The Rams-Bengals game this week wasn’t exactly the greatest game ever played, but I’m going to write a little more about. A combination of blackouts and family engagements have prevented me from watching much this year, but Sunday I was able to block out the time to settle in on the couch with a plate of Christmas cookies and a large glass of milk (We know how to party in the Powell house.) and watch the Bengals start to finish. A few notes from the experience:
1. Steven Jackson being stuck on that Rams team reminds me a lot of Corey Dillon on the early 2000s Bengals. There are few less glamorous jobs in sports than talented running back in a bad offense. Even in the age of fantasy football, it doesn’t seem like Jackson gets the credit he deserves for his prodigious ability. Jackson is one of the hardest runners in the NFL, but because the Rams have struggled to keep quarterbacks healthy (the Bengals problem was always finding one in the first place), he constantly faces eight and nine man fronts. With few holes opened by the offensive line, Jackson is forced to create something out of nothing, often carrying defenders with him when he can’t dodge them all. I hope that some day Jackson gets to make a cameo with a title team, like Dillon did in New England.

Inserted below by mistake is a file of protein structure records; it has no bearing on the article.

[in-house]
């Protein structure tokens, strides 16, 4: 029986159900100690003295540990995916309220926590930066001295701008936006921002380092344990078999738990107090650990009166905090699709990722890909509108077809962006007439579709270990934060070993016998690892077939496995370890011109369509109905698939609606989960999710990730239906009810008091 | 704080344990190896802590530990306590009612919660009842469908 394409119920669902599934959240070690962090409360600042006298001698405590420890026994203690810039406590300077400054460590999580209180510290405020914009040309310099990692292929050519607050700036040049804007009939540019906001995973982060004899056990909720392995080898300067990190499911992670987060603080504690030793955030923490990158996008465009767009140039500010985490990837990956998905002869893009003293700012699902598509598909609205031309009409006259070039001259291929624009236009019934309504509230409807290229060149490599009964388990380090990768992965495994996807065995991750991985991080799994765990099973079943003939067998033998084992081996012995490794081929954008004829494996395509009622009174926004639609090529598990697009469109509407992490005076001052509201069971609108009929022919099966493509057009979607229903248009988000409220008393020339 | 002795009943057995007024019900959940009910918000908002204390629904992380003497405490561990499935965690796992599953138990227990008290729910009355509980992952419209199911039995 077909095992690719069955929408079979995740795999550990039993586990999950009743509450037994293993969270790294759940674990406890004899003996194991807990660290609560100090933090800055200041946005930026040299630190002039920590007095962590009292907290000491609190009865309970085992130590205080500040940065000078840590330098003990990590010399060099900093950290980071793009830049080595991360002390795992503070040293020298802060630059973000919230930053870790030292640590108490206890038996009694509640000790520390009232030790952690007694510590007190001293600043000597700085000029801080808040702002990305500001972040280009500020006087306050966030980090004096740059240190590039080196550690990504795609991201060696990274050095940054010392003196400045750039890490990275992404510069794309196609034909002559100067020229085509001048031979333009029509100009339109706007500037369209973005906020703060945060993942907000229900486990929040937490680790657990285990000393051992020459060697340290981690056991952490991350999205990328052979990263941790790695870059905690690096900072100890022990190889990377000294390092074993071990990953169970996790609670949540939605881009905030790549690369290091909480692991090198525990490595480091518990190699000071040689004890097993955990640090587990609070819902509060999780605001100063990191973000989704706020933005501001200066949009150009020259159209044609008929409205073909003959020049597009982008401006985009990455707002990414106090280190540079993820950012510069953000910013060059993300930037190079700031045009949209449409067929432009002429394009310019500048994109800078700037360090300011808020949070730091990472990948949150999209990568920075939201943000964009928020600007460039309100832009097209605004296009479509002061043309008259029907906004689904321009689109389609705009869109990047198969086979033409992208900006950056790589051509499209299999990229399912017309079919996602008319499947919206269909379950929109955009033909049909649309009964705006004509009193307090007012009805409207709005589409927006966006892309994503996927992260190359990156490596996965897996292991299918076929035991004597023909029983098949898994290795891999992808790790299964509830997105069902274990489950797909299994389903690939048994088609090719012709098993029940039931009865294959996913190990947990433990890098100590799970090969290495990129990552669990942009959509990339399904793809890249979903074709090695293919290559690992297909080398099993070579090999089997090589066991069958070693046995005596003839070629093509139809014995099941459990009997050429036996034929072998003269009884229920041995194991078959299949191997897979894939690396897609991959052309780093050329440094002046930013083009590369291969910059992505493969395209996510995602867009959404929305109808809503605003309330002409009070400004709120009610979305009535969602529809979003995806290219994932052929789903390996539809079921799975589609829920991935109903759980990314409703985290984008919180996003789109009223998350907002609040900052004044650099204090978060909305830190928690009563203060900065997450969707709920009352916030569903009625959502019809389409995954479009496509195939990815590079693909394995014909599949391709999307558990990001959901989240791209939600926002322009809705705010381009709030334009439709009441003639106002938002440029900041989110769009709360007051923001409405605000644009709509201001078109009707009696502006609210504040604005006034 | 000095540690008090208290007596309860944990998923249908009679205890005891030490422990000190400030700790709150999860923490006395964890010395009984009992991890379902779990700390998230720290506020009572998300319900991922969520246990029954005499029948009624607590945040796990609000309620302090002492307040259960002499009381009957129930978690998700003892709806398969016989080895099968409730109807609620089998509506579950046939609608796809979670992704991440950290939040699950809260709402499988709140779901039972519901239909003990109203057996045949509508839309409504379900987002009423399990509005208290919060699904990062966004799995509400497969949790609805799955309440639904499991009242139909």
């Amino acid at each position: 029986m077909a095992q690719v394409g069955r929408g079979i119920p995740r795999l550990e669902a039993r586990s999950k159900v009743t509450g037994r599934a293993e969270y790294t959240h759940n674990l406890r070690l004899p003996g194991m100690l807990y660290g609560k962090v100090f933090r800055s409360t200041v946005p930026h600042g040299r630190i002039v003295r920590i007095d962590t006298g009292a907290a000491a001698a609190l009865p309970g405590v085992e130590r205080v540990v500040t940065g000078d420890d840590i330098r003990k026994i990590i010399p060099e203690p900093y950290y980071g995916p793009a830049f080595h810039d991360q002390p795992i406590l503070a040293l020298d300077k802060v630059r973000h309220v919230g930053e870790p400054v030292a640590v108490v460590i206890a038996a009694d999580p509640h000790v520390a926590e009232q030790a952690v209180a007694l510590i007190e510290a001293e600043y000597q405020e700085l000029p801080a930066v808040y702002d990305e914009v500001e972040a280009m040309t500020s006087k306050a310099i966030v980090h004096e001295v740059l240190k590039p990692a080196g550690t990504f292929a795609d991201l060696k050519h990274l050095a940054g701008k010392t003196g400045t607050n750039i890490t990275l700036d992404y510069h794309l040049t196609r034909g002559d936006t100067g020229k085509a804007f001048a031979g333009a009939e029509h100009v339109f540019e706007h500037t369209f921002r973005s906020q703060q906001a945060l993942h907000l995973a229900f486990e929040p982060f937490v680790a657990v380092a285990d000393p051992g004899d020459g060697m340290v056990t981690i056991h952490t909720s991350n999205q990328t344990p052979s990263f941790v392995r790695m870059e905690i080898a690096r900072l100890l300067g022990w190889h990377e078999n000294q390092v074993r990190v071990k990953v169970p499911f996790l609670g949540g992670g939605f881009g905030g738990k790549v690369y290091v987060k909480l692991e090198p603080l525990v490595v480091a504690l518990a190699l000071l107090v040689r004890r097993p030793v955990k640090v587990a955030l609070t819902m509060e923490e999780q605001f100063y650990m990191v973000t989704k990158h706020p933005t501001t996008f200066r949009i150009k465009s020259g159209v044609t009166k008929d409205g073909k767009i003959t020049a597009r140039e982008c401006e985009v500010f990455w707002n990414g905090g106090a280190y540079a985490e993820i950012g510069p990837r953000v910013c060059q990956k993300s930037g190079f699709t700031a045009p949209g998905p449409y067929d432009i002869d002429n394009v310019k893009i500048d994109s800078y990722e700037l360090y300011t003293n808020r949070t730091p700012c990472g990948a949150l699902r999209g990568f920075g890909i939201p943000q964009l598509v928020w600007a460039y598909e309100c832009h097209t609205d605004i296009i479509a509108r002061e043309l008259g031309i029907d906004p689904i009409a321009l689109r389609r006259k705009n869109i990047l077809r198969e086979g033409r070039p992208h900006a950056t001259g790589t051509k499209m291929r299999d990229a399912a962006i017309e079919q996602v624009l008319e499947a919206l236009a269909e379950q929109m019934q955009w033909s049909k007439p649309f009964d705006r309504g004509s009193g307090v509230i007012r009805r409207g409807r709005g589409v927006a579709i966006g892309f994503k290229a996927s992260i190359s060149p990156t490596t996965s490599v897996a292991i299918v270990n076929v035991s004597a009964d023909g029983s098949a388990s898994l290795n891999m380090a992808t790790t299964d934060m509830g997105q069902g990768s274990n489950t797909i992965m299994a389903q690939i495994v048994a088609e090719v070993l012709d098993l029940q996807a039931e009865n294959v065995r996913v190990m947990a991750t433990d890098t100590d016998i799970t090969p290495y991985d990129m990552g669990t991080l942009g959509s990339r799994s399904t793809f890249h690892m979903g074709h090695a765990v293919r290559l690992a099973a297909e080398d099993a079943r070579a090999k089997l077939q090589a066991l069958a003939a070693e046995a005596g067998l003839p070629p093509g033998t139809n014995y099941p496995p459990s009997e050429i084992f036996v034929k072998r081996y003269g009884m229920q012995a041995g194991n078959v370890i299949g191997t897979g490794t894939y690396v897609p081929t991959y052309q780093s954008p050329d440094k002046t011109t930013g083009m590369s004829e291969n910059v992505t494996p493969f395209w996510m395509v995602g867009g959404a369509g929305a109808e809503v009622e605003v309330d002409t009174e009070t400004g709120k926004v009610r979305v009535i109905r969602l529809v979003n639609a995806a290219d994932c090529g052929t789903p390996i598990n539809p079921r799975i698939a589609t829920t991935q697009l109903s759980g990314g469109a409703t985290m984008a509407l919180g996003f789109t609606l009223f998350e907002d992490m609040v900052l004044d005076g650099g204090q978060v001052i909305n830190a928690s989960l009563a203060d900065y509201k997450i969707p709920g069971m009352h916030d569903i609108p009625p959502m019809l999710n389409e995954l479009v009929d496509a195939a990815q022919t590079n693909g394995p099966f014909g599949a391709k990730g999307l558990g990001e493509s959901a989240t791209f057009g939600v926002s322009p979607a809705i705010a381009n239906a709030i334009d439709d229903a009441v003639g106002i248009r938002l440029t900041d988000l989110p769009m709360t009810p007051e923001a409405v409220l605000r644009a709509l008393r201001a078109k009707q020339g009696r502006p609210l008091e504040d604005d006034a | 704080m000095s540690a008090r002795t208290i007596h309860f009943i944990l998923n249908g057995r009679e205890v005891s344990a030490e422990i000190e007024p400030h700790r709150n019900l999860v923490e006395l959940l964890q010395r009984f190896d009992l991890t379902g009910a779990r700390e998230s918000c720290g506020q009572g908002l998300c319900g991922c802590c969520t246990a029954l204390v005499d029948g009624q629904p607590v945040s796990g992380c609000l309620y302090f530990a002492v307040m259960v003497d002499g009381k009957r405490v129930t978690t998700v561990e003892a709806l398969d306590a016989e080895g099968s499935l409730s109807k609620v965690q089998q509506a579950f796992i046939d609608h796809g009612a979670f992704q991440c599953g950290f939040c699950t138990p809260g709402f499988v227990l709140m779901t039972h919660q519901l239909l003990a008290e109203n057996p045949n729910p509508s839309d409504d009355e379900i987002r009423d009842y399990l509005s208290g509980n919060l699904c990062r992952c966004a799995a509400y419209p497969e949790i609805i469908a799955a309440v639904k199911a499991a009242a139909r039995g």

2. You may have already noticed this, but A.J. Green is really, really fast. When Dalton launched that bomb down the field in the first quarter, I thought he had overthrown A.J. by about 10 yards. Silly me, I forgot that overthrowing the blazing rookie is impossible. He made a diving catch for a 55-yard gain. It’s tough to know for sure, but A.J. might be supplanting Maurice as the fastest Green(e) in America.
3. Speaking of running backs who can make defenders miss, turning hopeless plays into big gains—Cedric Benson is not one of them. Because of injuries to the Bengals O-Line, Benson has had fewer holes through which to run of late. On Sunday, the number of times he was stuffed at the line, especially on third-and-short, was disastrous. Cedric’s strength is his consistency, but he’s a one-cut, straight-ahead runner. He has no burst of speed and no moves with which to evade defenders. If a linebacker can get into the backfield, Benson is going down.
4. The Bengals are very lucky that their opponent on Sunday was the Rams. The way they played, I don’t think the Bengals could have beaten any other team, even the lowly Colts. The Bengals settled for field goals, turned the ball over, were putrid on third down (3-for-11), and gained just 283 total yards for the game. Luckily, the Rams committed 109 yards in penalties, killing several of their own drives and giving the Bengals five free first downs. Somehow, the Rams were even worse than the Bengals on third down (2-for-13) and while they did outgain Cincinnati with 305 total yards, many of those came on the late touchdown drive that was mostly meaningless. I’m not sure I’ve ever seen an offense worse than the Rams were for the first three quarters.
5. The Bengals better fix their own offense if they have any hope of winning the next two games and sneaking into the playoffs.